Longitude: The True Story of a Lone Genius Who Solved the Greatest Scientific Problem of His TimeLongitude: The True Story of a Lone Genius Who Solved the Greatest Scientific Problem of His Time by Dava Sobel
My rating: 3 of 5 stars

Interesting look at the problems of navigation regarding finding longitude in the mid-late 1700s. I learned quite a bit from this book, mostly that I knew very little about navigation in the era of Colonial America. In that respect, this was eye-opening stuff.

Written neither as dry facts nor fascinating story, it’s falls somewhere in the middle of those. A useful read for anyone who is writing Colonial American fiction and needs to understand what ships faced as far as navigation in that time period. I had no idea so much of it was left up to dumb luck!

The underlying human story is about John Harrison and his life’s work to find the means to accurately chart longitude as well as to establish credit for his accomplishments in an era that would rather depend on the stars than a mechanical device. Worth reading, but in truth it could have been condensed into a shorter book, it drags in places.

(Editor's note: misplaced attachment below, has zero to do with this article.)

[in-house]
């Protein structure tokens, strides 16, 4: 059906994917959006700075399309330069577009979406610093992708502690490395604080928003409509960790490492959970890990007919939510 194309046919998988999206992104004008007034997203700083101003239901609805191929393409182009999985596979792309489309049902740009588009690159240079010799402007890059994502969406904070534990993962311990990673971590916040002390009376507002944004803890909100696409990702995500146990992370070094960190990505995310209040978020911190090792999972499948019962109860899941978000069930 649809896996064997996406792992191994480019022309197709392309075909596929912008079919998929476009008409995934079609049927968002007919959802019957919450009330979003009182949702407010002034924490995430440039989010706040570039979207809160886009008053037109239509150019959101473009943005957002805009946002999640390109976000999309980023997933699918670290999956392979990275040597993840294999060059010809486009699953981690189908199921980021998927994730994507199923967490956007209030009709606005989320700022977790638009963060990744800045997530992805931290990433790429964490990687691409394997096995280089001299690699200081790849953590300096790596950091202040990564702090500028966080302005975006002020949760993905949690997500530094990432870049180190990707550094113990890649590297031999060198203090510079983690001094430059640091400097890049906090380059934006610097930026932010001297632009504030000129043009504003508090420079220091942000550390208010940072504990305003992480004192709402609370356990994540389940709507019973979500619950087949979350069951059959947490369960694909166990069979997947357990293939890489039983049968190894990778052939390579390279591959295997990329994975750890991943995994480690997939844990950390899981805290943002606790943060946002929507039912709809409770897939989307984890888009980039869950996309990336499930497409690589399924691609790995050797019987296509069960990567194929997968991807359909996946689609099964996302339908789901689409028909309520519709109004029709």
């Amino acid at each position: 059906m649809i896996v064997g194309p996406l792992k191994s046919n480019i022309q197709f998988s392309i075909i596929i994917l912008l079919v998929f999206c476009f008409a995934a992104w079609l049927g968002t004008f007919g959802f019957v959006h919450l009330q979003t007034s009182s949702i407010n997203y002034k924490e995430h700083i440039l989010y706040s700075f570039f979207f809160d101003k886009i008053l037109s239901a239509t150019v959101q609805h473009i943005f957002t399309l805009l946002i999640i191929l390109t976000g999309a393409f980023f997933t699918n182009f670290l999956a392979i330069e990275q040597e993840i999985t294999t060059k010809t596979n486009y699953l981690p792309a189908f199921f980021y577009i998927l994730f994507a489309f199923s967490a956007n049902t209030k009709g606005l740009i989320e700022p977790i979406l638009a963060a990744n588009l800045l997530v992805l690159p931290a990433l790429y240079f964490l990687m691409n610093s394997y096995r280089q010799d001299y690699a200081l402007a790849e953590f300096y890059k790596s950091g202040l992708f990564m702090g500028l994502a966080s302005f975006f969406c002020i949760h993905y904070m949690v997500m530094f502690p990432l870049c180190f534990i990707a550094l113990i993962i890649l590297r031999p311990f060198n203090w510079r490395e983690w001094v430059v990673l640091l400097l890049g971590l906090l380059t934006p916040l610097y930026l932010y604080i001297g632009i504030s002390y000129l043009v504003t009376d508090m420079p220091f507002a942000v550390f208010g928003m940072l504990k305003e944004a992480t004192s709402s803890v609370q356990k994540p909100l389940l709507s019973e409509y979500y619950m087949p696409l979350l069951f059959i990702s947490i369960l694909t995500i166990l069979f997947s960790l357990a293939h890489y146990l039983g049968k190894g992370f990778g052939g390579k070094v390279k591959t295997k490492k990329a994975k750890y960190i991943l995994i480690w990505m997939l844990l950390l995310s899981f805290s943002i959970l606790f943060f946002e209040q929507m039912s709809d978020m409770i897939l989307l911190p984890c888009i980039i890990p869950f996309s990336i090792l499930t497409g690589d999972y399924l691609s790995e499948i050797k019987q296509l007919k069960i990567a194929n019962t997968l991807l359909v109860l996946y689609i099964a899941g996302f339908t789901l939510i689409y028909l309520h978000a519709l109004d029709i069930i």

Published by Pegg Thomas

Pegg Thomas lives on a hobby farm in Northern Michigan with Michael, her husband of *mumble* years. They raise sheep and chickens; keep a few barn cats, and Murphy the spoiled rotten dog. A life-long history geek, she writes “History with a Touch of Humor.” Pegg is published in the Barbour historical romance collections. Pegg also works as Publisher of Smitten Historical Romance, an imprint of Lighthouse Publishing of the Carolinas. When not working or writing, Pegg can be found in her barn, her garden, her kitchen, or sitting at her spinning wheel creating yarn to turn into her signature wool shawls. Pegg won the Romance Writers of America's Faith, Hope, & Love Award for 2019, was a finalist for the 2019 ACFW Editor of the Year, and a double finalist for the 2019 ACFW Carol Awards.

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